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Naval officer.

Born at Porstmouth on 20 December 1774, eldest son of John Pasco, a shipwright of Plymouth Dock and Elizabeth (nee Banfield).

Pasco entered the Royal Navy on 4 June 1784, as a captain's servant on board the Druid. He was on active service in the West Indies and North America in 1786 as a gunner's servant; afterwards on various ships patrolling the English Channel, Mediterranean, Cape of Good Hope and West Indies stations.

Served on board the Victory as the Signal Lieutenant under Nelson at Trafalgar in 1805 and had been the officer responsible for the transmission of the famous battle signal 'England expects that every man will do his duty'. Severely wounded in the right arm during the battle; and as a result of his wound he received a grant from the patriotic fund and allowed a pension of £250. However, despite the fact that he was promoted to the rank of commander on 24 December 1805, he remained unemployed for almost three years afterwards.

Appointed to the command of the Hindostan for the voyage to New South Wales (1809-1810). He had married Rebecca (nee Penfold) on 1 September 1805 and with a wife and growing family there would be a necessity to make provision for them. In time his wife would provide him with six sons, two of whom died in infancy, and three daughters. Mrs. Pasco accompanied her husband on the voyage to New South Wales on board the Hindostan along with two young children - a son and daughter. Pasco left the Hindostan on 24 November 1810.

In the period 1811-1815 he was captain (promoted 3 April 1811) of the Tartarus on the North America station; the frigate Rota on the Lisbon station; and between 1815-1818 in command of the Lee, a small frigate employed in the Channel for the suppression of smuggling. He retired from active service in September 1818 and he remained ashore for the next twenty-eight years. In 1846 he was appointed as captain of the Victory at Portsmouth, and was promoted to Rear-Admiral (Blue) on his retirement on 22 September 1847, followed by Rear-Admiral (White) on 9 October 1849; Rear-Admiral (Red) in 1852; and Vice-Admiral on 11 September 1854.

The complaint by Elizabeth Macquarie (and others) regarding Pasco's propensity to chase every strange sail sighted during the voyage to NSW in 1809 is linked directly to the fact that as'commodore' of the fleet Pasco would not have been receiving any extra pay for his current rank. The term 'Commodore' was an ad hoc rank, conferred on the commander of an expedition for the duration of a specific operation or cruise only: when that was completed, the holder normally reverted to plain Captain. Consequently, Pasco was no different to any other serving naval officer. He did not hold Flag rank at this stage - nor qualify for its financial benefits. 'Prize' was the only way that he could hope to improve his financial situation.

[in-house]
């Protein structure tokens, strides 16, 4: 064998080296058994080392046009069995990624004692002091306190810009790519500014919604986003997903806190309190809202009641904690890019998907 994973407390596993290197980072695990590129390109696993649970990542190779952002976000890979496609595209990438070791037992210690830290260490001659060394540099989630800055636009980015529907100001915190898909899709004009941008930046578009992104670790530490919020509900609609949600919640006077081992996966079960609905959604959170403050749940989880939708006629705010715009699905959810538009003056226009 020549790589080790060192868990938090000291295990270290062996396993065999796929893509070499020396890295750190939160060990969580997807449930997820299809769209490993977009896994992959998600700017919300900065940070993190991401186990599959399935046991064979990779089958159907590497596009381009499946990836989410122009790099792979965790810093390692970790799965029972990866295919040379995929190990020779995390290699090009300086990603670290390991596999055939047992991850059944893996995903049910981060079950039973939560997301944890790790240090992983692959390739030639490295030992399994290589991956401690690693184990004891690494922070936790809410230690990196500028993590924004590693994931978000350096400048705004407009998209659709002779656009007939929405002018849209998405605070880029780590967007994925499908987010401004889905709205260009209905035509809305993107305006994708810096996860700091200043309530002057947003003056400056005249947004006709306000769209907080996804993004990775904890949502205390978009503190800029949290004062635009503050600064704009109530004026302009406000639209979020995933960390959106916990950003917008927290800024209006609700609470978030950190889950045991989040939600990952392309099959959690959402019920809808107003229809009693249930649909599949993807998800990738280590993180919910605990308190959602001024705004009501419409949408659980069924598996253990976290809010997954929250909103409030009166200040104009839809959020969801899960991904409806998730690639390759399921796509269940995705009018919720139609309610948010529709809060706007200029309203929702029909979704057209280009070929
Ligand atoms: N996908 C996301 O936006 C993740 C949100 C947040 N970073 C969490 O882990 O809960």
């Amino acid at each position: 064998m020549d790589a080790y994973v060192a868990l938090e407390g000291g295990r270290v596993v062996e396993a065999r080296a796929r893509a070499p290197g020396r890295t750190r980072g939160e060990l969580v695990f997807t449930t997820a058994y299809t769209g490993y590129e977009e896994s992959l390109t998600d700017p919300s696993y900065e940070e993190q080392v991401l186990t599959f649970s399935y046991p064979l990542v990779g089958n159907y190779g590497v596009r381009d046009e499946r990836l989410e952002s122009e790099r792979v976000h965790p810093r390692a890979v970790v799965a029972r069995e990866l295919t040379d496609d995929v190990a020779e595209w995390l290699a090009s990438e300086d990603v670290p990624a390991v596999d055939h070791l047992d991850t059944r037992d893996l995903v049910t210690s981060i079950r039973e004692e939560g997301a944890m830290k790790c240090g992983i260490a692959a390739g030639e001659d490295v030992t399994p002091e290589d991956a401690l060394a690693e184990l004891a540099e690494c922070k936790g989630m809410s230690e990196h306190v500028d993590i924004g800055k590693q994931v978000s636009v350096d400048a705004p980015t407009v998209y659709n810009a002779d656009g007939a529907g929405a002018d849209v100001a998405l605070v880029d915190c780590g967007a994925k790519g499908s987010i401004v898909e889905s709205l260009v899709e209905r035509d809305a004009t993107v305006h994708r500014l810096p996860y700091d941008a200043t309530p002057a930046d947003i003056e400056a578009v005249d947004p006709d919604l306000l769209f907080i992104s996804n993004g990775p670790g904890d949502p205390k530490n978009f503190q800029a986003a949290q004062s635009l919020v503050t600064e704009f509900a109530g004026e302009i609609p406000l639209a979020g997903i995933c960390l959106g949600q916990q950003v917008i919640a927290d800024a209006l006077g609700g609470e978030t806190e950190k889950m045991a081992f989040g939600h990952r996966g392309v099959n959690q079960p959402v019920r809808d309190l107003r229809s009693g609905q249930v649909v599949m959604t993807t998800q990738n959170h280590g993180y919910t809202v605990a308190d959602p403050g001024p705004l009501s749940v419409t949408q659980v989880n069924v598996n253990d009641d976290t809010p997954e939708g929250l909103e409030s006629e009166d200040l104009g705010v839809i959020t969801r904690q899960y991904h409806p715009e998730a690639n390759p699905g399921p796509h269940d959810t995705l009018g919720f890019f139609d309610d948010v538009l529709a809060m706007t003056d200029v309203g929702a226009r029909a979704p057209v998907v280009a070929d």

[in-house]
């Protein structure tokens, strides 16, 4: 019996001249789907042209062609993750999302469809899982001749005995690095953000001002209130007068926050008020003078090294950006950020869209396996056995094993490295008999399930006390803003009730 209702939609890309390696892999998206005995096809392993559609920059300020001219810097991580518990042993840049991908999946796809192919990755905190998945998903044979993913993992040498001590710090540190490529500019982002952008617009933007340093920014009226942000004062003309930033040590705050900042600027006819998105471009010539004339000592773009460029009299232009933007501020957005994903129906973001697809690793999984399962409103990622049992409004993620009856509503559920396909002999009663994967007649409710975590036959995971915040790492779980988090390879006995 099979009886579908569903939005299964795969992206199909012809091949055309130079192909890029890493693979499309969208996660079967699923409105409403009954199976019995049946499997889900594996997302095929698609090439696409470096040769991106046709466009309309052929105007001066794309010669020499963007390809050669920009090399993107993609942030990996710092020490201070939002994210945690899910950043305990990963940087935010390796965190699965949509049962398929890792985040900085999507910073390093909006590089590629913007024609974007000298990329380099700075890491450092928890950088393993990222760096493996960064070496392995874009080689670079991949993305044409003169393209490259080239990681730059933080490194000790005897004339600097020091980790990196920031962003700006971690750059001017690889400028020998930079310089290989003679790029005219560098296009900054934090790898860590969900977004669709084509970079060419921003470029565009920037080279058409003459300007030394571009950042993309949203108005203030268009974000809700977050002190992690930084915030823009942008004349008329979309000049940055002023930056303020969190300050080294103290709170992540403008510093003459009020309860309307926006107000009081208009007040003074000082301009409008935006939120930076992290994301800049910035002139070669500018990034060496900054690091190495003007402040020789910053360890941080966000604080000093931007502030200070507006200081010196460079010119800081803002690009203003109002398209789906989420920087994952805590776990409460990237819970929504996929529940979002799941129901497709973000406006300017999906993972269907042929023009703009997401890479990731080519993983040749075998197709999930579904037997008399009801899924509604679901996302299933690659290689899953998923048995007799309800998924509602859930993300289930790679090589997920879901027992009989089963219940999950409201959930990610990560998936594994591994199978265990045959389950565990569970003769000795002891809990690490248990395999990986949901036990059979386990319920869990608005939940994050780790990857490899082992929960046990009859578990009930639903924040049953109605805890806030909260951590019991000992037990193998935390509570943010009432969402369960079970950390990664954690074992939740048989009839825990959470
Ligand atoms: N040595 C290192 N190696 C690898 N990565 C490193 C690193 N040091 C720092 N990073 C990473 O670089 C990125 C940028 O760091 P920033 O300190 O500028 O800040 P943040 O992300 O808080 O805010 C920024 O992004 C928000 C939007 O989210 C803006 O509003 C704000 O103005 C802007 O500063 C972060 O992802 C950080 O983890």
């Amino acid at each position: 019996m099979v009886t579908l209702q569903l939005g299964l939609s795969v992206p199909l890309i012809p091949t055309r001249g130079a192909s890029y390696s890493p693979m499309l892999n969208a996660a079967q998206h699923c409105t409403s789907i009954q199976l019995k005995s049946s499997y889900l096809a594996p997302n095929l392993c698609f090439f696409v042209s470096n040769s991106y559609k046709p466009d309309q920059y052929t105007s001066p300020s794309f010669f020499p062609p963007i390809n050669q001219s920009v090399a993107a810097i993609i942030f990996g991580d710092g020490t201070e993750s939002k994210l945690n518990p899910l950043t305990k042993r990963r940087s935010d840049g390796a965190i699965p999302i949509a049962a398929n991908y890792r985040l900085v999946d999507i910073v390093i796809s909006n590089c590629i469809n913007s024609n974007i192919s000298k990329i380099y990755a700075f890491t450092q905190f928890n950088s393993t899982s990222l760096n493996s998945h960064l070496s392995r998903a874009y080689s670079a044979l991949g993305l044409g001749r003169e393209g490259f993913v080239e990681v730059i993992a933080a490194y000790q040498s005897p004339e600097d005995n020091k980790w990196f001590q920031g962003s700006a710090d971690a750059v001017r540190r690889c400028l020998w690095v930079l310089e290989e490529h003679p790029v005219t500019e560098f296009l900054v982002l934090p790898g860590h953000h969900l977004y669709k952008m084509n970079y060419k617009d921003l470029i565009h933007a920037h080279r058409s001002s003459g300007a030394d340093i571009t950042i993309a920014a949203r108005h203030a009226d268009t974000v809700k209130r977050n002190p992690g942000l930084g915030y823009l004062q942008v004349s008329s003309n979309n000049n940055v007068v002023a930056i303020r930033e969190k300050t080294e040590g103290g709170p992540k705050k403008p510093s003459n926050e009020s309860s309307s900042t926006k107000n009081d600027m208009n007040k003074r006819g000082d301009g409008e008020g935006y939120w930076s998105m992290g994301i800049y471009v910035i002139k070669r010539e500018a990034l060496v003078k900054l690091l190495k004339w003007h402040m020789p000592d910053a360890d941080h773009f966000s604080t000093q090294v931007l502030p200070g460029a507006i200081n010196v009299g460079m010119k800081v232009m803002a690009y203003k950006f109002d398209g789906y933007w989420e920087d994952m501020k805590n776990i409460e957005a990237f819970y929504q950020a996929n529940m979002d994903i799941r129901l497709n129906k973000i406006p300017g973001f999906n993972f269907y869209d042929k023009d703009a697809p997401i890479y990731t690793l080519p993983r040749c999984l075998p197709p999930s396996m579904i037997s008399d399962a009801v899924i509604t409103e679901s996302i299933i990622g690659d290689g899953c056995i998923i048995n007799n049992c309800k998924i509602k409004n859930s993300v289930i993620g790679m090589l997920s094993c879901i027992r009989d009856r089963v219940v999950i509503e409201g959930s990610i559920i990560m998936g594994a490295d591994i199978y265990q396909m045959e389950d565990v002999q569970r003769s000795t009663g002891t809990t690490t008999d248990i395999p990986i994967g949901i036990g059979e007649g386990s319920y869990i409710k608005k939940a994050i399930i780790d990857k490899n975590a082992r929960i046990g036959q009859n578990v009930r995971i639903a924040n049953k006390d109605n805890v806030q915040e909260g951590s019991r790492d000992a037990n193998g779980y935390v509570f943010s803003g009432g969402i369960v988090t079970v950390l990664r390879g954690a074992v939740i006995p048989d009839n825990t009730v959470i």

Admiral John Pasco married a second time, on 22 July 1843, Eliza, widow of Captain Weaver, of the Royal Marines; he died [aged 79] at East Stonehouse, Plymouth, Devon on 16 November 1853.

Byrne, William R. A Naval Biographical Dictionary. London: Murray, 1849 Vol. 2 pp.869-870.

Clarke, John D. The Men of the HMS Vistory at Trafalgar, including the Muster Roll, Casualties, Rewards and Medals. Uckfield: Vintage Naval Library, 1999 p.82.

The Commissioned Sea Officers of the Royal Navy 1660-1815. (eds.) David Syrett and R.L. DiNardo. Aldershot, UK: Scolar Press, 1994 p.349.

The Oxford Dictionary of National Biography. Oxford: Oxford University Press, 2004 Vol. 42 p.964.

Mackenzie, Robert H. The Trafalgar Roll. London: George Allen, 1913 pp.13-14.

Naval Chronicle 24 (1810) p.437.

Popham, Hugh. A Damned Cunning Fellow: the eventful life of Rear-Admiral Sir Home Popham 1762-1820. Old Ferry Press, 1991 pp.129-130.

Tracy, Nicholas. Who's Who in Nelson's Navy: 200 naval heroes. London: Chatham Publishing, 2006 pp.285-286.

Personal communication with descendant Warren Pasco (Williamstown, Victoria) September 2003 and September 2010.

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